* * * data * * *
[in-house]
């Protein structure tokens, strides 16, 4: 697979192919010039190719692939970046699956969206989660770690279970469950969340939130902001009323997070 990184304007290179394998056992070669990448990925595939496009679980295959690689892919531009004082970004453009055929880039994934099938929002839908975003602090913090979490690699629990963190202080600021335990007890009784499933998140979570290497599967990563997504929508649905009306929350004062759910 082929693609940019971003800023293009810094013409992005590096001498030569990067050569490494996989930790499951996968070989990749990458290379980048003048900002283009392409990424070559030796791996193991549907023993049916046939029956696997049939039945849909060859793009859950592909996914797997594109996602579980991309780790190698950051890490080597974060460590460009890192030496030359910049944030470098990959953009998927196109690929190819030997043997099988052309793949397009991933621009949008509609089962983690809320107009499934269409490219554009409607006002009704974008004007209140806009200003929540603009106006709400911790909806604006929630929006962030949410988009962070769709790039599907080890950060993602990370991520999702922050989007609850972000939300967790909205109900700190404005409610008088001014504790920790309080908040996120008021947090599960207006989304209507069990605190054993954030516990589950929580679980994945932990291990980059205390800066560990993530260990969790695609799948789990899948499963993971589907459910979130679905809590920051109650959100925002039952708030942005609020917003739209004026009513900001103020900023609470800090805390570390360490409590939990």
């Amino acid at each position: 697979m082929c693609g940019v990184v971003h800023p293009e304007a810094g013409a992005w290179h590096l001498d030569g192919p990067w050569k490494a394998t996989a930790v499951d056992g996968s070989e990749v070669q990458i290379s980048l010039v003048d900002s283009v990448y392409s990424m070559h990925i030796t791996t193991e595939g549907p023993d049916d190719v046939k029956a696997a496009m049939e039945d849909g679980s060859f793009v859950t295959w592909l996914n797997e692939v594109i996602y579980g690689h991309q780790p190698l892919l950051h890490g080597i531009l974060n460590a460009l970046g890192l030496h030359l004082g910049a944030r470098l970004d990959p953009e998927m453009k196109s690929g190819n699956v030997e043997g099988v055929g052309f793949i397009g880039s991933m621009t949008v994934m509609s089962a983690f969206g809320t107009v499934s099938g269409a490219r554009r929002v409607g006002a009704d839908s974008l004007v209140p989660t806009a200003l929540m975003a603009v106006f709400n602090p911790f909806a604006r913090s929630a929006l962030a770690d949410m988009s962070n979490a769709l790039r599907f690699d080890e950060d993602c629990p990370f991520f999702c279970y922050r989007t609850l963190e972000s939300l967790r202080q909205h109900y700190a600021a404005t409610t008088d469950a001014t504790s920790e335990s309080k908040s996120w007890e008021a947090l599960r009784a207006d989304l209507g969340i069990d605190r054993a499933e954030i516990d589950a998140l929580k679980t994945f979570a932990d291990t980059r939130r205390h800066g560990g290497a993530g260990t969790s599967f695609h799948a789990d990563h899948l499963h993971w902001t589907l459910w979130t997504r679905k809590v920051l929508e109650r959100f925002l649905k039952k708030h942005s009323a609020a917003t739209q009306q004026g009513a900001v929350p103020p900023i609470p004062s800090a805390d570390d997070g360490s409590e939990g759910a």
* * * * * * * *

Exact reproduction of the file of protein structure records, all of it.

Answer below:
[in-house]
């Protein structure tokens, strides 16, 4: 697979192919010039190719692939970046699956969206989660770690279970469950969340939130902001009323997070 990184304007290179394998056992070669990448990925595939496009679980295959690689892919531009004082970004453009055929880039994934099938929002839908975003602090913090979490690699629990963190202080600021335990007890009784499933998140979570290497599967990563997504929508649905009306929350004062759910 082929693609940019971003800023293009810094013409992005590096001498030569990067050569490494996989930790499951996968070989990749990458290379980048003048900002283009392409990424070559030796791996193991549907023993049916046939029956696997049939039945849909060859793009859950592909996914797997594109996602579980991309780790190698950051890490080597974060460590460009890192030496030359910049944030470098990959953009998927196109690929190819030997043997099988052309793949397009991933621009949008509609089962983690809320107009499934269409490219554009409607006002009704974008004007209140806009200003929540603009106006709400911790909806604006929630929006962030949410988009962070769709790039599907080890950060993602990370991520999702922050989007609850972000939300967790909205109900700190404005409610008088001014504790920790309080908040996120008021947090599960207006989304209507069990605190054993954030516990589950929580679980994945932990291990980059205390800066560990993530260990969790695609799948789990899948499963993971589907459910979130679905809590920051109650959100925002039952708030942005609020917003739209004026009513900001103020900023609470800090805390570390360490409590939990």
């Amino acid at each position: 697979m082929c693609g940019v990184v971003h800023p293009e304007a810094g013409a992005w290179h590096l001498d030569g192919p990067w050569k490494a394998t996989a930790v499951d056992g996968s070989e990749v070669q990458i290379s980048l010039v003048d900002s283009v990448y392409s990424m070559h990925i030796t791996t193991e595939g549907p023993d049916d190719v046939k029956a696997a496009m049939e039945d849909g679980s060859f793009v859950t295959w592909l996914n797997e692939v594109i996602y579980g690689h991309q780790p190698l892919l950051h890490g080597i531009l974060n460590a460009l970046g890192l030496h030359l004082g910049a944030r470098l970004d990959p953009e998927m453009k196109s690929g190819n699956v030997e043997g099988v055929g052309f793949i397009g880039s991933m621009t949008v994934m509609s089962a983690f969206g809320t107009v499934s099938g269409a490219r554009r929002v409607g006002a009704d839908s974008l004007v209140p989660t806009a200003l929540m975003a603009v106006f709400n602090p911790f909806a604006r913090s929630a929006l962030a770690d949410m988009s962070n979490a769709l790039r599907f690699d080890e950060d993602c629990p990370f991520f999702c279970y922050r989007t609850l963190e972000s939300l967790r202080q909205h109900y700190a600021a404005t409610t008088d469950a001014t504790s920790e335990s309080k908040s996120w007890e008021a947090l599960r009784a207006d989304l209507g969340i069990d605190r054993a499933e954030i516990d589950a998140l929580k679980t994945f979570a932990d291990t980059r939130r205390h800066g560990g290497a993530g260990t969790s599967f695609h799948a789990d990563h899948l499963h993971w902001t589907l459910w979130t997504r679905k809590v920051l929508e109650r959100f925002l649905k039952k708030h942005s009323a609020a917003t739209q009306q004026g009513a900001v929350p103020p900023i609470p004062s800090a805390d570390d997070g360490s409590e939990g759910a």